University Research Association, Inc. v. Coutu, 450 U.S. 754, 101 S. Ct. 1451, 1462, 67 L. Ed. 2d 662 (1981). Accord, California v. Sierra Club, supra, 101 S. Ct. at 1779; Cannon v. University of Chicago, supra, 441 U.S. at 690, 99 S. Ct. at 1954.
Here, section 1674 prohibits specific conduct and focuses on a particular benefited class. Thus, a congressional intent to create a private remedy can be inferred from the language of the statute itself.
A second relevant area of inquiry is the legislative history. The history here, however, is silent as to whether or not a private cause of action exists under section 1674. The Supreme Court has recognized that the legislative history of a statute that does not expressly create or deny a private cause of action typically will be equally silent or ambiguous on the issue. Cannon v. University of Chicago, supra, 441 U.S. at 694, 99 S. Ct. at 1956. Therefore, the "failure of Congress expressly to consider a private remedy is not inevitably inconsistent with an intent on its part to make such a remedy available." Transamerica Mortgage Advisors v. Lewis, supra, 444 U.S. at 18, 100 S. Ct. at 246.
The majority's reliance on the fact that the legislative history provides that enforcement of the statutory garnishment restrictions is "vested in the Secretary of Labor" is misplaced. That language merely recognizes that the Secretary of Labor is responsible for enforcing the sanctions expressly provided in the Act.1 No one contends that anyone but the Secretary of Labor has the authority to enforce the Act's administrative enforcement provisions. But that fact does not answer the question of whether private remedies can be implied in addition to the express statutory provisions.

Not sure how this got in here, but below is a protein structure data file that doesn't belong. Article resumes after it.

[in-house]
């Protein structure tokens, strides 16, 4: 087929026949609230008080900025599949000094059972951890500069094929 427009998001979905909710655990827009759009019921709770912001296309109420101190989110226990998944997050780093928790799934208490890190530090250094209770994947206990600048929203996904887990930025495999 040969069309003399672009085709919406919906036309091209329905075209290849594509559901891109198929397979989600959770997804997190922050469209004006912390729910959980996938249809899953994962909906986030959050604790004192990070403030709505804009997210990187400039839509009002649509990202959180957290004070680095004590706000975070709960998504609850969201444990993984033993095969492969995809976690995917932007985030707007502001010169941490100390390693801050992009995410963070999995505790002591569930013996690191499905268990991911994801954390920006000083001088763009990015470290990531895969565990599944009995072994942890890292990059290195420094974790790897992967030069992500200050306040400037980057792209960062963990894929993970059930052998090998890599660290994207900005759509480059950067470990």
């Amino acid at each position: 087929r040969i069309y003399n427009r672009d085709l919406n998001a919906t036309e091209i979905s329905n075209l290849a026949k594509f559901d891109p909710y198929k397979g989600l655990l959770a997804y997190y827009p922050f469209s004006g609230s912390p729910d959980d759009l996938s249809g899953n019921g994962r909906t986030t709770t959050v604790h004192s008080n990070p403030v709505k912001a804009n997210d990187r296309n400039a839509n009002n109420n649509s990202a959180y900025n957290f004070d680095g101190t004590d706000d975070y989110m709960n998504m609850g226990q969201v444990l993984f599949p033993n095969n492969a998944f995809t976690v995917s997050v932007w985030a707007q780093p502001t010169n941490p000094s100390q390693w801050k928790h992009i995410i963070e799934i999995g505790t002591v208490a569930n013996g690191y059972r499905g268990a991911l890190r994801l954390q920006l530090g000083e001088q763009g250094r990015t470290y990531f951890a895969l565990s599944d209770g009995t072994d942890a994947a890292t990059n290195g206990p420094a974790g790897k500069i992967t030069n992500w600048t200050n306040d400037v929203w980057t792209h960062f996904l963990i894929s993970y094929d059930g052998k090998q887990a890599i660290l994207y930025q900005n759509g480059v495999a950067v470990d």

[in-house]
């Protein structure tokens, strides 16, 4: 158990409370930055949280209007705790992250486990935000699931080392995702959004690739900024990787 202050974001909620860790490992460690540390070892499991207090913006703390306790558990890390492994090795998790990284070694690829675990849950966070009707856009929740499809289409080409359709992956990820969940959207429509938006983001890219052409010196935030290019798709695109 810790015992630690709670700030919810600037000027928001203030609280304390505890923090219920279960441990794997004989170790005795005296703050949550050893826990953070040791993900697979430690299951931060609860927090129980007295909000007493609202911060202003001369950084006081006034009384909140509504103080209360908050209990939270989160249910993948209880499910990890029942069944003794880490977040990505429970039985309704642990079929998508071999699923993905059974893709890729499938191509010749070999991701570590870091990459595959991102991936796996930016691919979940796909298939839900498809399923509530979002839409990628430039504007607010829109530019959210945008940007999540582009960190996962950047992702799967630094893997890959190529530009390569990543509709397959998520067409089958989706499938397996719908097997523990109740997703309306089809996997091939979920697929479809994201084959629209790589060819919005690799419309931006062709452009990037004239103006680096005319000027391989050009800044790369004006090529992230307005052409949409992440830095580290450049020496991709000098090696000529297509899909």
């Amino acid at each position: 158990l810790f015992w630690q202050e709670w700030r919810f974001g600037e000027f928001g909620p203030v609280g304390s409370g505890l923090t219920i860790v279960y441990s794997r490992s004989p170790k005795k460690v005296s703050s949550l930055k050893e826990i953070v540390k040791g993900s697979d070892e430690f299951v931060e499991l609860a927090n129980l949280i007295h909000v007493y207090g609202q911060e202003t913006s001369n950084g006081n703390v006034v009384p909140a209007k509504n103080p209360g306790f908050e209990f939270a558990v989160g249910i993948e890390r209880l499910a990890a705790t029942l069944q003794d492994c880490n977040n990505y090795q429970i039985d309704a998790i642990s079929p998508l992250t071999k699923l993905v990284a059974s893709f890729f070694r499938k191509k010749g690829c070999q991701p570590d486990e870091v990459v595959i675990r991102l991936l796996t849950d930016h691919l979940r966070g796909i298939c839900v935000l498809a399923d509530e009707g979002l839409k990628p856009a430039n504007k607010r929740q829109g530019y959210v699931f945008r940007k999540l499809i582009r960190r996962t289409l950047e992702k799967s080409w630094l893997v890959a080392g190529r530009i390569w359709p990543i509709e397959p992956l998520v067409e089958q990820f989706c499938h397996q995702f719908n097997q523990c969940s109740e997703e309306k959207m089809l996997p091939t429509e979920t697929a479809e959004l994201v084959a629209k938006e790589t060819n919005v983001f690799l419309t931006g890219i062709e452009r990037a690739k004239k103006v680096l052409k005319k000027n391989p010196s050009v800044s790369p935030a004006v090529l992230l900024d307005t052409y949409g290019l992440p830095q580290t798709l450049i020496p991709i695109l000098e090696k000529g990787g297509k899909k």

In addition to an act's language and legislative history, the structure of the statutory scheme is relevant to the determination of Congress' intent. Contrary to the majority's contentions, an implied private right of action under section 1674 would not be inconsistent with the statutory scheme of the Act.
Subchapter II of the Act, of which section 1674 is part, provides only for administrative civil remedies. In contrast, Subchapter I of the Act, which was enacted on the same date and as part of the same law, contains administrative and private civil remedies. The majority concludes from this fact that Congress has evinced an intent not to create a private remedy under section 1674. It is true that the Supreme Court has found that the fact that other provisions of a statute create express remedies is a reason not to imply a private remedy under the section in question. E.g., Transamerica Mortgage Advisors, Inc. v. Lewis, supra, 444 U.S. at 21, 100 S. Ct. at 248; Touche Ross & Co. v. Redington, supra, 442 U.S. at 571-572, 99 S. Ct. at 2487. But the Supreme Court has also stated that
(t)he fact that other provisions of a complex statutory scheme create express remedies has not been accepted as a sufficient reason for refusing to imply an otherwise appropriate remedy under a separate section. * * * Rather, the Court has generally avoided this type of "excursion into extrapolation of legislative intent," * * * unless there is other, more convincing, evidence that Congress meant to exclude the remedy.
Cannon v. University of Chicago, supra, 441 U.S. at 711, 99 S. Ct. at 1965 (citations omitted).